Achronix plans to use the FPGA fabric that it has developed for standalone products to be fabbed through Intel as the springboard for an embedded-FPGA offering that it hopes to sell to chipmakers as a way of making their designs more flexible.
John Lofton Holt, chairman of Achronix, explained at the International Electronics Forum today in Bratislava that the technology has shifted far enough in the company’s view to make embedded FPGA, at last, commercially viable. He said the company is not yet in a position to talk about customer engagements but that design work had started and test chips have been taped out for TSMC’s 28nm process – although the focus is on 22nm and below. Assuming the projects run to completion, Holt said volume product of SoCs with embedded-FPGA fabric would be expected in 2014.
Holt said the company had explored options such as multidie packages and 3DIC but that these remain too expensive in the short term to be viable. “We see 3D as being important but not solving any problems for the next two generations,” he said. “Die-level integration is probably the best way to get to the cost problem.”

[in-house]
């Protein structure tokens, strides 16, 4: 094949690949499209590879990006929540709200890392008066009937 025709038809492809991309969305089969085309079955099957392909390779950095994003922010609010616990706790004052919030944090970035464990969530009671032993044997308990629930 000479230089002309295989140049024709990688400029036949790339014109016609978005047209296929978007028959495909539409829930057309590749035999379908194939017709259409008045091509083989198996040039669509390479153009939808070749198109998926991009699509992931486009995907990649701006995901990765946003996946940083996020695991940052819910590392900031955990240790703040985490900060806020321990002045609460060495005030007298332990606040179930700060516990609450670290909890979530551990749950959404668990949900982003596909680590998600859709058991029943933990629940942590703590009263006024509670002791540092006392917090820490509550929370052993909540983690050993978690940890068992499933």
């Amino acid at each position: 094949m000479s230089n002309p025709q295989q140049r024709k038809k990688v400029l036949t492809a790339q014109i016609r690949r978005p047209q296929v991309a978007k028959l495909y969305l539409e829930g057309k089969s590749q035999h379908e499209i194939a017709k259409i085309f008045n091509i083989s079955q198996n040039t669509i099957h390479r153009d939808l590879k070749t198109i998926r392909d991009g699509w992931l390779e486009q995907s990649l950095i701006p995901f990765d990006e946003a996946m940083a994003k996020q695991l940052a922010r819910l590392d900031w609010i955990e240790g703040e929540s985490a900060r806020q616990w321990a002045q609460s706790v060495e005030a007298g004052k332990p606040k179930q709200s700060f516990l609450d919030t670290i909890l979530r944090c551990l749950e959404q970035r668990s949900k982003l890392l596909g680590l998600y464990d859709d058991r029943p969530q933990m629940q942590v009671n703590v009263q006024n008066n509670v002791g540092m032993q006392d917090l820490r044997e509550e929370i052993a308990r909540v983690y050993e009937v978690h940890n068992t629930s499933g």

There have been long-standing problems with embedded FPGA, Holt conceded. “When you talk to customers, they say ‘how much logic can you get in how much die area?’ It usually ends up being most of the device. That was true in 90nm and 65nm and in 45nm. But it’s not true now. It is purely driven by the evolution of process technology. At 22nm, we can do a quarter million LUTs – which is equivalent to a million ASIC gates – in 45 square millimetres.
“We view one million gates as the maximum size that is reasonable for a [SoC] customer,” Holt claimed.
Because the applications that Achronix is looking at are logic rather than datapath dominated, the target speeds are likely to be lower than those anticipated for standalone FPGAs. This could help with the integration by improving routability through the programmable-logic blocks and allowing energy optimizations.
Holt said in most engagements, the fabric would generally be customized in terms of the programmable elements that are used and in layout.
“One big IDM customer only needs a performance of 300MHz, so we can do speed/power tradeoffs. Speed is not a driver: it’s power first, cost second in many of these cases.”